Doors of Freedom

By , Ballwin, MO
Coming home from third grade was always full of exciting thoughts of what I would do when I got home. Whether it would be watching TV, or going to the playground to play with the other kids, my mind was racing. We had a park within walking distance that had a field you could get lost in. It was so massive; it felt like even if you ran forever you would never reach the end. We would start with baseball, eventually switch to football, and end with soccer. All of us grew up in that field. As the bus would come to my stop, I would begin to get up, waiting for that door of freedom to unlock.

I forgot to tell you that I have a brother Andrew, an older brother. Since he is my older brother, he is bigger than me, or at least he was then. He’s one of those brothers who picks on you, and who loves to start trouble and drag you into it somehow. However, he can also be the role-model type brother when he wants to be. I step out of the door of freedom only to step into my brother’s instruction. He was apparently waiting there for me for quite sometime.
“It’s about time,” he said.
“Hey Andrew,” I mumbled.
“How was school?”
“Alright, why do you care?”
“You are my baby brother. I gotta take care of you or mom would kill me” he said in a fake enthusiasm. “Let’s go to the store.”

I didn’t have much choice. My mom would kill him if he didn’t take care of me so I spent a lot of time with him and his friends. I guess the only way he could watch me and hang out with his friends was to drag me along. The thought of my friends seeing me with the older kids didn’t trouble me to much because I knew they were jealous. I have to admit, it was cool to hang out with the middle school kids.

We started on our journey to the corner store; a very short journey. Our family didn’t live far from a little strip of stores up the street. I wouldn’t say we lived in the city, but we were pretty close to everything. There was a laundromat, Jack in the Box, Walgreens, Ice cream place, pawn shop, you name it, and it was there.
“Why are we going to the store? I wanna go home” I whined.
“Mom told me we needed some soda tonight ‘cause were havin pizza” he stuttered.
I didn’t think anything of it at the time. He literally grabbed me off the bus so I still had my backpack on, which I complained about. He always seemed annoyed with me, but as I look back, I see I complained a lot so I would be annoyed, too. I guess I should be happy that I’m the baby of the family, and I don’t have some little kid annoying me all the time. We were almost there; we just had to cross the street. The store was only a half mile walk and only took like 5 minutes. The pedestrian light kicked on, and we resumed on our way. Rush hour traffic hadn’t hit yet, so the parking lot wasn’t full at all. I could smell new asphalt and it appeared like it was redone recently.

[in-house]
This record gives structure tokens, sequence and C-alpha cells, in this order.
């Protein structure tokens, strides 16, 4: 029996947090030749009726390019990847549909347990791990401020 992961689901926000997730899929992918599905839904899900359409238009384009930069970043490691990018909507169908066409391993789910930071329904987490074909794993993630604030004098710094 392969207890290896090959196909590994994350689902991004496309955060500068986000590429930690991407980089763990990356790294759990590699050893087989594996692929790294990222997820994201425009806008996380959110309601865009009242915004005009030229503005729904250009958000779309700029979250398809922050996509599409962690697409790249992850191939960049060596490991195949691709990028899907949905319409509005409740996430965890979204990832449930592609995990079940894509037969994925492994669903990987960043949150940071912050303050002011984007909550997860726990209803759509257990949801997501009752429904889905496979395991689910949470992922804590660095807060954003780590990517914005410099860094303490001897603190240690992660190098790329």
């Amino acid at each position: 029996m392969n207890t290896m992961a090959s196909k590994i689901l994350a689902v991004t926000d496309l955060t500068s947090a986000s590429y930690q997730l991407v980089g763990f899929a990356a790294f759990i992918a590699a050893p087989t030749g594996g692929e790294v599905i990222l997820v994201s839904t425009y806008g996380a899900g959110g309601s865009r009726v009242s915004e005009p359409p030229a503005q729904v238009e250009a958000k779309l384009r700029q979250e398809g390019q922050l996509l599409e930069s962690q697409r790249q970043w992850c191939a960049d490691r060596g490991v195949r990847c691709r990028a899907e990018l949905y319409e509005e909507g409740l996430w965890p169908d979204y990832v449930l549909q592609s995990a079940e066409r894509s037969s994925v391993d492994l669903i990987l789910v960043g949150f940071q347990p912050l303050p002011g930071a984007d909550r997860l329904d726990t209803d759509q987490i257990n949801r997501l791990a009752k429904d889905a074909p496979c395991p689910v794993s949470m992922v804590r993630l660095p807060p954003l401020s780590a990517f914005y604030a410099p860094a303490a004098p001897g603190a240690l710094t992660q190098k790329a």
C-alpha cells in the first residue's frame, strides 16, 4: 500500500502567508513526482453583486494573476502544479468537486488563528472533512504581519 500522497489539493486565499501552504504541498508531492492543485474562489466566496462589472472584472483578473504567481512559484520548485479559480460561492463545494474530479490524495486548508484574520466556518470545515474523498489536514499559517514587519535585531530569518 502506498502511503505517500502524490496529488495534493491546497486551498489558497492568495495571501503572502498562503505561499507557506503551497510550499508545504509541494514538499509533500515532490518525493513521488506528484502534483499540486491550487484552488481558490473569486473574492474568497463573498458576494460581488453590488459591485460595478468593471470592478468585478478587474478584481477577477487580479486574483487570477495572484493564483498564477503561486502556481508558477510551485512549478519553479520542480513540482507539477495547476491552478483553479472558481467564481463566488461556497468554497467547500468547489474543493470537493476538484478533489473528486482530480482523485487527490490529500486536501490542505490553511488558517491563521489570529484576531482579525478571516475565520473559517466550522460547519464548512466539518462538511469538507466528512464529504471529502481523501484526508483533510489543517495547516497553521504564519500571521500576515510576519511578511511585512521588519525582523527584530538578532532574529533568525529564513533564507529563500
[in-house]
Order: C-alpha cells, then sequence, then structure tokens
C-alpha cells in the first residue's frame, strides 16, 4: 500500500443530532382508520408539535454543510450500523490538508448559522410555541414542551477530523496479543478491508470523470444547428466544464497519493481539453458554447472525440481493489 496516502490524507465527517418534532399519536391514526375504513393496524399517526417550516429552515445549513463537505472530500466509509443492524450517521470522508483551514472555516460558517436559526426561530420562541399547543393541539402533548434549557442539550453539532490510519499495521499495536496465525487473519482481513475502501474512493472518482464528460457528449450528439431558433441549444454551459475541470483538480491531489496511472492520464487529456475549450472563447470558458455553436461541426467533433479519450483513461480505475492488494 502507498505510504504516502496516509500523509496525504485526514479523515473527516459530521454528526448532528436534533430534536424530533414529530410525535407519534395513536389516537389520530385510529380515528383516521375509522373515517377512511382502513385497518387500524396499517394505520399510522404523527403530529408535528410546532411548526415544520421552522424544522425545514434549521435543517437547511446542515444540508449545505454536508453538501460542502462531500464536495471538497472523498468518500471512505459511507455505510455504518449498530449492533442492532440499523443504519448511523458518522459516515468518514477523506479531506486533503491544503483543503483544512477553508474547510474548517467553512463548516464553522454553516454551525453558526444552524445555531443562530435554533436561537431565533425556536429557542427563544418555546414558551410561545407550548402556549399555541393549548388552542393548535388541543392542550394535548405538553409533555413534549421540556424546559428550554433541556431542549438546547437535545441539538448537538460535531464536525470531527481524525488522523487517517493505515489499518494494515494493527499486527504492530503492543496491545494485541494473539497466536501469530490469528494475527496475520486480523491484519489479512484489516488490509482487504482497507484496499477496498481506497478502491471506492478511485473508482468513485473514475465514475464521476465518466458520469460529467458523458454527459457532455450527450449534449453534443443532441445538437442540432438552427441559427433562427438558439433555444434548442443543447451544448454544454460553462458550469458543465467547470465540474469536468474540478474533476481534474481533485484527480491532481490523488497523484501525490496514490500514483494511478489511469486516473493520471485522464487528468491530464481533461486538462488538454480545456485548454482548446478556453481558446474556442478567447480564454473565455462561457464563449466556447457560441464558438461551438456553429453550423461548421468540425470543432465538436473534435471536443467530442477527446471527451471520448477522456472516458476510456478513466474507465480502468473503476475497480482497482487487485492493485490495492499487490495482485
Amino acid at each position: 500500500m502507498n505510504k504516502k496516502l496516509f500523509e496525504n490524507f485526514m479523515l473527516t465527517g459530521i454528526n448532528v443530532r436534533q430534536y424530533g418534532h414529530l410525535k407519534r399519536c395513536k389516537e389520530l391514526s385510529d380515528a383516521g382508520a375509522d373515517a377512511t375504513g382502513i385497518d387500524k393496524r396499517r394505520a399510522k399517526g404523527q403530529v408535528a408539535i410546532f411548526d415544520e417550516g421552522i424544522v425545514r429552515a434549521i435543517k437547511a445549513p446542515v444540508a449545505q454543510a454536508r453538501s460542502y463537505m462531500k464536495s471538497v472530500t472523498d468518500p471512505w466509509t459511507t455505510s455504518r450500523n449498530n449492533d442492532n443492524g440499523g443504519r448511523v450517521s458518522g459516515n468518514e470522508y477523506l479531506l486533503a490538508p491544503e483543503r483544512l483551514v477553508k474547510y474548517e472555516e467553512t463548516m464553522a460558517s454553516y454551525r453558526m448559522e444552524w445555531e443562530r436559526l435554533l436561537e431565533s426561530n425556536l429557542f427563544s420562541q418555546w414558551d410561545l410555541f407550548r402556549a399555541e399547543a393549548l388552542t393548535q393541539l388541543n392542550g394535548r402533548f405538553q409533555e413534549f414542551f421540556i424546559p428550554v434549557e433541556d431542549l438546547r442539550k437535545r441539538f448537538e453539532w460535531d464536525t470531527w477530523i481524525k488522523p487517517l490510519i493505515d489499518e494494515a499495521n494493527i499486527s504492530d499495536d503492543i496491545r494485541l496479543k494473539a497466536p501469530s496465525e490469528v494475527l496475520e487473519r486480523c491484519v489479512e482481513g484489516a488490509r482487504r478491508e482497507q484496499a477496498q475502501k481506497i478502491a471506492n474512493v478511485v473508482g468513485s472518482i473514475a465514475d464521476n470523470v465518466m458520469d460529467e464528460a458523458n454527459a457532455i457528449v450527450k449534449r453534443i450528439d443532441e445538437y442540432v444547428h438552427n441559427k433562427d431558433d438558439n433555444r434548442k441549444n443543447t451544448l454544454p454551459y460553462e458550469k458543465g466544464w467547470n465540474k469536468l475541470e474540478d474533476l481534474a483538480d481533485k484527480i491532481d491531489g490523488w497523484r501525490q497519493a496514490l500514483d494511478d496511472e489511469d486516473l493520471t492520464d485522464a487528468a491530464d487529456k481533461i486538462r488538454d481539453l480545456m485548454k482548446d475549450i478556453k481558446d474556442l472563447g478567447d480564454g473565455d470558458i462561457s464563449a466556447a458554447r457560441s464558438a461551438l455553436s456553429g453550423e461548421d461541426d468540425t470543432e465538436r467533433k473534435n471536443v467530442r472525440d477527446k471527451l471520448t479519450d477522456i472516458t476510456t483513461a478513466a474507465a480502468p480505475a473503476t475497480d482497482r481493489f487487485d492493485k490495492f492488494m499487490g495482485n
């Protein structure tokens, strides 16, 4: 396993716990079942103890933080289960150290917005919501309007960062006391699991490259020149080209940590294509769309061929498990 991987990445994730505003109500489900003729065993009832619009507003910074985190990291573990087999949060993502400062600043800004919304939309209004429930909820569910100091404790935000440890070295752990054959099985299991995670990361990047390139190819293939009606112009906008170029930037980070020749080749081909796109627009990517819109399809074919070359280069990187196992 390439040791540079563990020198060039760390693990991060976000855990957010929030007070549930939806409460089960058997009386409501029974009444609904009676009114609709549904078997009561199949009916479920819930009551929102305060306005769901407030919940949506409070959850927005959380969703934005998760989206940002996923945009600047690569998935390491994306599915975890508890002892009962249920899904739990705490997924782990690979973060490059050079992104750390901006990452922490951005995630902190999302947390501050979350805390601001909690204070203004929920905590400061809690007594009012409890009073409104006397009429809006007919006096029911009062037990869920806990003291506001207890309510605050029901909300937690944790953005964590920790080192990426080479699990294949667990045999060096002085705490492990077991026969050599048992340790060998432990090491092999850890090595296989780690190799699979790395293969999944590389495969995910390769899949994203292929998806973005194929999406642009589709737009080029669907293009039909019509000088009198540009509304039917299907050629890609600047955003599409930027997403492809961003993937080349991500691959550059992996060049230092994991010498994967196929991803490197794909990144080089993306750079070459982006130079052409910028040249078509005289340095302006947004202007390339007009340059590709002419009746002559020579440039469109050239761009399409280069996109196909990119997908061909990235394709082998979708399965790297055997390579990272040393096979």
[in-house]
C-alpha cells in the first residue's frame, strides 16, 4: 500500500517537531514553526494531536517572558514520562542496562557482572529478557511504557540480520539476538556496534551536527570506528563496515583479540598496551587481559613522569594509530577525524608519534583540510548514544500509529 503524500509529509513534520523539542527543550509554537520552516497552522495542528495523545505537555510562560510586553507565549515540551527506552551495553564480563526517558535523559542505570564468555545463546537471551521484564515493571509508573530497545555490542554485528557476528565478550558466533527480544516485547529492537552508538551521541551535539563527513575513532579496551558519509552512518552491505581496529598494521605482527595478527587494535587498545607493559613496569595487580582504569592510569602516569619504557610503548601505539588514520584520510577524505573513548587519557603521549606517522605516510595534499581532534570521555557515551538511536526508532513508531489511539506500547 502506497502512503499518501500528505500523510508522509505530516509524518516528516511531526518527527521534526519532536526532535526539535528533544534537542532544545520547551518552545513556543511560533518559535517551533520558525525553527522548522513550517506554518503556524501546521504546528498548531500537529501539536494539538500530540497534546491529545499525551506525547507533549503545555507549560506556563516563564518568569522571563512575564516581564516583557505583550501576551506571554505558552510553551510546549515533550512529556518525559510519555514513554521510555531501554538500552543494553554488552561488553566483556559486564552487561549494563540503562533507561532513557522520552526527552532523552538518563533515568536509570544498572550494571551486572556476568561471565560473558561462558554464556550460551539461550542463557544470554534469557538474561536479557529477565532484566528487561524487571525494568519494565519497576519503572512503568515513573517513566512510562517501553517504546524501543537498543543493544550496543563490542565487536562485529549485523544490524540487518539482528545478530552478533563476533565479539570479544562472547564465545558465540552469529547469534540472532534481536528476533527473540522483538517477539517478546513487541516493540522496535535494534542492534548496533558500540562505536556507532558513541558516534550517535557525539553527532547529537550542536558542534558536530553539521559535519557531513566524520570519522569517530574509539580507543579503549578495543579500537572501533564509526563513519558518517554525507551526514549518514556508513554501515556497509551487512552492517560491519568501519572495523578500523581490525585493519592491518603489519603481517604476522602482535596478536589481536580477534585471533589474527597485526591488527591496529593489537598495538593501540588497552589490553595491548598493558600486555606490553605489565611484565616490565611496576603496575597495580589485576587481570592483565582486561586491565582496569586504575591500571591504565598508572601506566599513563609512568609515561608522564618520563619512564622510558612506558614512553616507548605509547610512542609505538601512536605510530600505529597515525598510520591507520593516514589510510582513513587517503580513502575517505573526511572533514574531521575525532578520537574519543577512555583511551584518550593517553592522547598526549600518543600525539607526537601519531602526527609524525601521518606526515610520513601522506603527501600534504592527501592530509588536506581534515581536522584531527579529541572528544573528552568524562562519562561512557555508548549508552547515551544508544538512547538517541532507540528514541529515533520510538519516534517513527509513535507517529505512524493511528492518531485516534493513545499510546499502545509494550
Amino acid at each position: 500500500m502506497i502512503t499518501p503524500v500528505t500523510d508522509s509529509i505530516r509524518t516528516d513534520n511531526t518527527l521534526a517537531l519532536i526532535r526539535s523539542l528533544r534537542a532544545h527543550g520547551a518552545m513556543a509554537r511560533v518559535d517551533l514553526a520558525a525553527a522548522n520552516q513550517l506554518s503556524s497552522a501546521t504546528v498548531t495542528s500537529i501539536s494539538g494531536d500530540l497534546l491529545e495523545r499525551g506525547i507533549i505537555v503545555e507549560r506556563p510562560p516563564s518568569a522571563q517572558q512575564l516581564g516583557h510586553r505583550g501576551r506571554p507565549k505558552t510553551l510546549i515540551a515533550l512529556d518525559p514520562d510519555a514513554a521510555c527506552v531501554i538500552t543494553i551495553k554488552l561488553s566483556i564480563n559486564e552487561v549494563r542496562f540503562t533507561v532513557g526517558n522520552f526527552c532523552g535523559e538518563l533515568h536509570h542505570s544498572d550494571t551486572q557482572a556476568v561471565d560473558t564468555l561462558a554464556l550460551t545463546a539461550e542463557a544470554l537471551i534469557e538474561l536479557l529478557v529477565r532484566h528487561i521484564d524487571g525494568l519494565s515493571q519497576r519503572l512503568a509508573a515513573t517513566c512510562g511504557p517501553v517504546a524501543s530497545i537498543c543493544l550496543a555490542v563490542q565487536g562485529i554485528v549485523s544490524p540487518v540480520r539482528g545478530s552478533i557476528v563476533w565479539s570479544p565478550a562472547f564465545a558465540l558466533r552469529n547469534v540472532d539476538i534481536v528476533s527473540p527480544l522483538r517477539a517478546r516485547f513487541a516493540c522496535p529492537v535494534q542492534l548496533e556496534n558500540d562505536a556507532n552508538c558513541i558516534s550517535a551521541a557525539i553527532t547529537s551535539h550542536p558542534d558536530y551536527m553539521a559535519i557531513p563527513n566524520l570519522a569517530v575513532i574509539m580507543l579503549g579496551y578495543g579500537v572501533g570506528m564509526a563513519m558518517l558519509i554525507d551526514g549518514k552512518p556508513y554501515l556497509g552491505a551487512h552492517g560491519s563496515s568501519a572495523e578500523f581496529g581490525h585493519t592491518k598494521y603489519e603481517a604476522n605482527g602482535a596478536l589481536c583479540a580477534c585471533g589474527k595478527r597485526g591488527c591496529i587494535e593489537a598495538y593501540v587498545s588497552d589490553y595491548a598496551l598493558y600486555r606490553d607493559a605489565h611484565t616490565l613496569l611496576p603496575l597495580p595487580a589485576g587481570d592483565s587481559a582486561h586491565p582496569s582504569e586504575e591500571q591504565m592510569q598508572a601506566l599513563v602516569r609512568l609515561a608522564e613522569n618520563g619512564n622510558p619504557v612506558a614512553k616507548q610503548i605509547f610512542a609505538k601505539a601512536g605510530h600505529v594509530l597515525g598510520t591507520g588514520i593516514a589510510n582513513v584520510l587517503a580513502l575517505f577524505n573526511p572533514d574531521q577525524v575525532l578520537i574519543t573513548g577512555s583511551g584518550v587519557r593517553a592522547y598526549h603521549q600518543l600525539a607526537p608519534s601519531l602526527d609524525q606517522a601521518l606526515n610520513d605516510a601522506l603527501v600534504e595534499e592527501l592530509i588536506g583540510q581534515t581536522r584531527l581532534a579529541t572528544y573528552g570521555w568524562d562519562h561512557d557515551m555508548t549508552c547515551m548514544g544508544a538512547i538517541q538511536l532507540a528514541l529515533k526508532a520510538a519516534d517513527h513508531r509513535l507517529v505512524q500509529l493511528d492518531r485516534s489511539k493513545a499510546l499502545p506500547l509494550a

We stepped through the automatic doors and immediately my brother took off to the right. He was acting pretty strange.
“Go ahead and look around at stuff. I’ll find you” he said while turning around.
“Okay…” I said blankly.
I quickly became bored and headed towards the toy aisle. My obsession for cap guns had me itching for a new one. I had a whole arsenal at home; a shotgun, a couple pistols, and my favorite, a six-shooter. Just like any other nine-year old kid, even toys I liked couldn’t hold my attention for long. I was soon over at the candy aisle. My brother returned.
“Open your backpack,” he said quickly.
“Why?”
“Shut up, just do it.” He was my older brother, so I listened.

He began throwing stuff in there. A couple of the things I recognized from the toy aisle. Others, I didn’t know what they were. I really didn’t have time to look either. I knew this was wrong, but I couldn’t do anything. We were stealing. My brother had dragged me into trouble. I didn’t like it, but I told him to hurry up because I was scared and didn’t want to get caught. He finished and zipped the bag. We both stood up and acted like nothing had happened. If anyone looked at me, I was probably as red as an apple, I was so nervous. My brother told me to head toward the front door and said he wouldn’t be far behind. I wouldn’t walk out with him. He tried arguing, but he didn’t want to make a scene so he agreed to walk out together. We headed for the door. I could feel each step we took pound from my foot all the way up to my head. I just wanted out. We were 5 feet from the door.

“Excuse me! Son!” a booming voice sounded. I froze and so did my brother. We turned to a heavy-set man in slacks and a white dress shirt. He had a name tag. It said Henry, Store Manager. I knew we were done for. My head sank and eyes shut. “You boys need to come with me.”





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